More research is needed to confirm more widely whether or not aloe vera can improve psoriasis symptoms. However, since aloe vera gels or creams are unlikely to have any side effects, they may be worth a try.

4. Get some sunshine, but not too much

You may have heard that vitamin D from the sun is beneficial for your skin. And it can be particularly beneficial for psoriasis because the UVB rays in sunlight slow down the growth of skin cells, which can help with scaling and inflammation.

That being said, it’s important not to spend too much time in the sun as, aside from the general health risks, sunburn can trigger psoriasis.

Whenever you’re in the sun, remember to protect yourself with suncream, sun hats, and sunglasses.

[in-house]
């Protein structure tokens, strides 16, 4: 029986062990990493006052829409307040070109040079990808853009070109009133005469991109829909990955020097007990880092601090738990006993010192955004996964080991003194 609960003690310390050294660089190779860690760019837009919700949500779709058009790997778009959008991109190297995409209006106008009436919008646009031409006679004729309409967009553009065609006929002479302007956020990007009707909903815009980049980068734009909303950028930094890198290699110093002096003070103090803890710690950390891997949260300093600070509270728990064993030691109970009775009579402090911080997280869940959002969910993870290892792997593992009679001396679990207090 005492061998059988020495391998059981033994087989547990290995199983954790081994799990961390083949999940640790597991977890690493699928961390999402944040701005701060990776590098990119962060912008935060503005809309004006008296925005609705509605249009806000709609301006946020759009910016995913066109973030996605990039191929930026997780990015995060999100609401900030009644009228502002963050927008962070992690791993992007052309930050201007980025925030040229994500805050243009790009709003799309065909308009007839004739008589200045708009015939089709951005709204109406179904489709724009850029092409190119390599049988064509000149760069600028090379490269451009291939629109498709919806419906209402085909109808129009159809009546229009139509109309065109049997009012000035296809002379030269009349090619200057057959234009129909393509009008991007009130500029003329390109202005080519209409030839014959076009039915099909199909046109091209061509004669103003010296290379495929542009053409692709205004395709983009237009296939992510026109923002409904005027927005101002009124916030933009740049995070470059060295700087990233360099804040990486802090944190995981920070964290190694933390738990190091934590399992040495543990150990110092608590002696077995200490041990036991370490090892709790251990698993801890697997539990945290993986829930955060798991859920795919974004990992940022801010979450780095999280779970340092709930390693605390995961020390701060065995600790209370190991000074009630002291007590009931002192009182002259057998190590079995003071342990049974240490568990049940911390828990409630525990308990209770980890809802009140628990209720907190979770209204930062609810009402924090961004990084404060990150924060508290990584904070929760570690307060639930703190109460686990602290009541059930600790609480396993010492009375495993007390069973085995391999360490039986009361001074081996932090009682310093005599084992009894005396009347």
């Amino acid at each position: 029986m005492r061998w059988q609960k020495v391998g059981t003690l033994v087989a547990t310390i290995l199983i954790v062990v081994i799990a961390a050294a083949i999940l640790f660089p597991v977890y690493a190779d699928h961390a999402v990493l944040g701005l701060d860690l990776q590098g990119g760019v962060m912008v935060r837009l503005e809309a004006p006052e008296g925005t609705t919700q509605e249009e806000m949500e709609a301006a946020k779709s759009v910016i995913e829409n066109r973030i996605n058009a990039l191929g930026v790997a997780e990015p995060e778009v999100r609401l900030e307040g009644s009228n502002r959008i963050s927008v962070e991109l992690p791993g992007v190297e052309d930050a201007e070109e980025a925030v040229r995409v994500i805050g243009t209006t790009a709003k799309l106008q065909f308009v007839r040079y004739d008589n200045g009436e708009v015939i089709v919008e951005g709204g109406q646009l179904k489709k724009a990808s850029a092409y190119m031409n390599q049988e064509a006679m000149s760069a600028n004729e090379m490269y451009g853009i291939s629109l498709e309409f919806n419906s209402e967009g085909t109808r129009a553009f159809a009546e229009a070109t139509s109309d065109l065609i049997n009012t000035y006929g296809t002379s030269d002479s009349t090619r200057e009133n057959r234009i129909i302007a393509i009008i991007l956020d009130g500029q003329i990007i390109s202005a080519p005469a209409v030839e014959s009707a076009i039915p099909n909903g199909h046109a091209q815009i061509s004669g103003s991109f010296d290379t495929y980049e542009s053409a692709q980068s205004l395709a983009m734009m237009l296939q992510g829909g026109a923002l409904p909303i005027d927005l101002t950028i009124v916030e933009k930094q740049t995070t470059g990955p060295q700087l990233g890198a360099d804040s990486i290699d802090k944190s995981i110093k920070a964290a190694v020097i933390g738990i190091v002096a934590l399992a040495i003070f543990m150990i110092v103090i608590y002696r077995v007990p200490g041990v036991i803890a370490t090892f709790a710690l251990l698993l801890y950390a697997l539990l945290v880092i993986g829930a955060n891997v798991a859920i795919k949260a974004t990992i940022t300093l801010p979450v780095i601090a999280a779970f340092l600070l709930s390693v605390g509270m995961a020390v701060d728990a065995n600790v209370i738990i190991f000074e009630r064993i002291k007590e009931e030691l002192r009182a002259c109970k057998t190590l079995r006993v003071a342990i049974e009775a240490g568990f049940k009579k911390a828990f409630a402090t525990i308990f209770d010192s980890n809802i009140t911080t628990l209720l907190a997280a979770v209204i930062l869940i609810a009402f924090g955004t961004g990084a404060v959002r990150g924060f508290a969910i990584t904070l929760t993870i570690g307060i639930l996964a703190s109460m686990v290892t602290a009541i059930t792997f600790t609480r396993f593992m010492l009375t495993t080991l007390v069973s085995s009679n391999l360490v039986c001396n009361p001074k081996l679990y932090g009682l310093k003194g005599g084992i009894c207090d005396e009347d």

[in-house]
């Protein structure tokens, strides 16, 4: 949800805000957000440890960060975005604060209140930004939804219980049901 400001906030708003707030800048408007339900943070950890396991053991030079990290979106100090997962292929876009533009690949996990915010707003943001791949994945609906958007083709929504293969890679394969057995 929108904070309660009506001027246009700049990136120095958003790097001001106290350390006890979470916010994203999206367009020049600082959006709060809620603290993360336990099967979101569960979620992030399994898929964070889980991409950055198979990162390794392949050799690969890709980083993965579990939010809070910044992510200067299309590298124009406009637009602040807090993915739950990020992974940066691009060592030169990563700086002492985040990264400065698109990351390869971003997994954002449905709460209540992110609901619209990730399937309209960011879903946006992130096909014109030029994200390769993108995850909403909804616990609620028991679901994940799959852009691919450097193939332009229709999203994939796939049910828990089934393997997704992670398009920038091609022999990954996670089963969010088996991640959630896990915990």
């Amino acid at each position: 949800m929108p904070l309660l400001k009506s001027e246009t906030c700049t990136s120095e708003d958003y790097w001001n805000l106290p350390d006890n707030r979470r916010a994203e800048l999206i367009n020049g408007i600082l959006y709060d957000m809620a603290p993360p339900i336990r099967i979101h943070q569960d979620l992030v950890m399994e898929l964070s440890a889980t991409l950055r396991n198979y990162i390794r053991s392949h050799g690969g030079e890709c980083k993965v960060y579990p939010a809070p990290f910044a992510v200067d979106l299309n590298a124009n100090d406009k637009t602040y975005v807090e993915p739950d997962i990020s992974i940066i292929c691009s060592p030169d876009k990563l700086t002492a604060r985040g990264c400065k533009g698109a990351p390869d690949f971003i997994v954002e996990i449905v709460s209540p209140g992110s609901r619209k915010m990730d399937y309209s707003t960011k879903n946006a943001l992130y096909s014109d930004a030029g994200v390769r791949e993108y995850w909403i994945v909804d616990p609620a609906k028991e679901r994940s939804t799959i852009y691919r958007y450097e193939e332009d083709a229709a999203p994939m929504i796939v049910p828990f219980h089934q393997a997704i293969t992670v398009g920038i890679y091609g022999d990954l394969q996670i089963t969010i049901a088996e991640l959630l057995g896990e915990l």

5. Limit stress where possible

Stress is one of the most common psoriasis triggers and is known to make symptoms such as itching worse.

Experts are currently unsure why stress can cause psoriasis flare-ups, but studies have suggested that it may be down to cortisol (stress hormone) levels being out of check, which can lead to inflammation.

Other research indicates that people with psoriasis have issues with the hypothalamic-pituitary-adrenal (HPA axis) – the system responsible for controlling the body’s reaction to stress.

The connection between psoriasis and stress can also go both ways as living with psoriasis can cause stress itself – so, some people find themselves in a bit of a vicious cycle. As a result, finding ways to manage stress levels can be a particularly beneficial skill.

If you’ve been struggling with stress recently, you might like to have a read of our articles; 7 tips for coping with stress and anxiety and 9 simple stress relieving activities. Other useful activities for stress management include mindfulness and breathing exercises.